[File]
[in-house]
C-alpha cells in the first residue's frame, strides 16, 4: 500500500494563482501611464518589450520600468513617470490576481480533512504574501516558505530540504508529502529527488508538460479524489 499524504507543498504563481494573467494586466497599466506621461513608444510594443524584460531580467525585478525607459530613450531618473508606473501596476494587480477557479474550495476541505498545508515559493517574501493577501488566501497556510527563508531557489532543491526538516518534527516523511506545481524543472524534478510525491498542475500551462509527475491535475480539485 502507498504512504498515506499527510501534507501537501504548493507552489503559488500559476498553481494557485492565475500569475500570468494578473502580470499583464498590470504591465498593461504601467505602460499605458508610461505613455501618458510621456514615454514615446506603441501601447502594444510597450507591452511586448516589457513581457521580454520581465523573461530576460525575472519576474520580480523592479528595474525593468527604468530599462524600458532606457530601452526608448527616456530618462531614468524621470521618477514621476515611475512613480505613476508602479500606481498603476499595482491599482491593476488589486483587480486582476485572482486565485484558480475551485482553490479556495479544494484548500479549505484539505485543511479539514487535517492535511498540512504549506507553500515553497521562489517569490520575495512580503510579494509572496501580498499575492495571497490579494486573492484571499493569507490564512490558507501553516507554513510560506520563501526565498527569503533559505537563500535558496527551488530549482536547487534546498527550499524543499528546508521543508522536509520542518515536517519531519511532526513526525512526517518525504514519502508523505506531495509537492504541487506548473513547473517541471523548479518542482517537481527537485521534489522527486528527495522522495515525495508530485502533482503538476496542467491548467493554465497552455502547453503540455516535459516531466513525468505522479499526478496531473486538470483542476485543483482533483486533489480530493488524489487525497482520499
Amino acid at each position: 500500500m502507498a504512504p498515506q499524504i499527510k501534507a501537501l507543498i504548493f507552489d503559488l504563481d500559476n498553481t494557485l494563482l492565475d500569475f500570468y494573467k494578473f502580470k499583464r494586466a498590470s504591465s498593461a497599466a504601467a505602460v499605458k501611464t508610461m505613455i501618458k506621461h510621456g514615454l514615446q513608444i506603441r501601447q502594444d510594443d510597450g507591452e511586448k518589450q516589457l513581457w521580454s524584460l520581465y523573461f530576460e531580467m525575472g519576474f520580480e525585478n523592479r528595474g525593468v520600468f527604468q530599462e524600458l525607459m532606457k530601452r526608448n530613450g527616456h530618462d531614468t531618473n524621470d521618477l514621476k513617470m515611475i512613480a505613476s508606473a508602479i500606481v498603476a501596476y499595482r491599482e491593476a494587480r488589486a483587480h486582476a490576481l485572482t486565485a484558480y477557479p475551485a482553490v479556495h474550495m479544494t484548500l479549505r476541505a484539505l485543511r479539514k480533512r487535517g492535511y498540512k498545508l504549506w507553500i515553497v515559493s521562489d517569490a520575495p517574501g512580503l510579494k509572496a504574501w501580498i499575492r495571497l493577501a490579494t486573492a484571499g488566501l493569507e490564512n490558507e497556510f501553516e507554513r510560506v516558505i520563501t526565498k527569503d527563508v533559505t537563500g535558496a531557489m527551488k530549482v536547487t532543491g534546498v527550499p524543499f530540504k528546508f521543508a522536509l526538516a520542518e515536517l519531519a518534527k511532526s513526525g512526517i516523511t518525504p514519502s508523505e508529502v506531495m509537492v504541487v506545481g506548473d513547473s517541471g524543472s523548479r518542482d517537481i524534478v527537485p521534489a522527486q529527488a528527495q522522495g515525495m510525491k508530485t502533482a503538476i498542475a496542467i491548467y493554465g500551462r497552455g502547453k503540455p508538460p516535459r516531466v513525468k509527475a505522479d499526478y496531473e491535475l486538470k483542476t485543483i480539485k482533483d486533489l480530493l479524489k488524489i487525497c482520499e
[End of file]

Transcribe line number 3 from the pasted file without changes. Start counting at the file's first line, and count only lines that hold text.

Amino acid at each position: 500500500m502507498a504512504p498515506q499524504i499527510k501534507a501537501l507543498i504548493f507552489d503559488l504563481d500559476n498553481t494557485l494563482l492565475d500569475f500570468y494573467k494578473f502580470k499583464r494586466a498590470s504591465s498593461a497599466a504601467a505602460v499605458k501611464t508610461m505613455i501618458k506621461h510621456g514615454l514615446q513608444i506603441r501601447q502594444d510594443d510597450g507591452e511586448k518589450q516589457l513581457w521580454s524584460l520581465y523573461f530576460e531580467m525575472g519576474f520580480e525585478n523592479r528595474g525593468v520600468f527604468q530599462e524600458l525607459m532606457k530601452r526608448n530613450g527616456h530618462d531614468t531618473n524621470d521618477l514621476k513617470m515611475i512613480a505613476s508606473a508602479i500606481v498603476a501596476y499595482r491599482e491593476a494587480r488589486a483587480h486582476a490576481l485572482t486565485a484558480y477557479p475551485a482553490v479556495h474550495m479544494t484548500l479549505r476541505a484539505l485543511r479539514k480533512r487535517g492535511y498540512k498545508l504549506w507553500i515553497v515559493s521562489d517569490a520575495p517574501g512580503l510579494k509572496a504574501w501580498i499575492r495571497l493577501a490579494t486573492a484571499g488566501l493569507e490564512n490558507e497556510f501553516e507554513r510560506v516558505i520563501t526565498k527569503d527563508v533559505t537563500g535558496a531557489m527551488k530549482v536547487t532543491g534546498v527550499p524543499f530540504k528546508f521543508a522536509l526538516a520542518e515536517l519531519a518534527k511532526s513526525g512526517i516523511t518525504p514519502s508523505e508529502v506531495m509537492v504541487v506545481g506548473d513547473s517541471g524543472s523548479r518542482d517537481i524534478v527537485p521534489a522527486q529527488a528527495q522522495g515525495m510525491k508530485t502533482a503538476i498542475a496542467i491548467y493554465g500551462r497552455g502547453k503540455p508538460p516535459r516531466v513525468k509527475a505522479d499526478y496531473e491535475l486538470k483542476t485543483i480539485k482533483d486533489l480530493l479524489k488524489i487525497c482520499e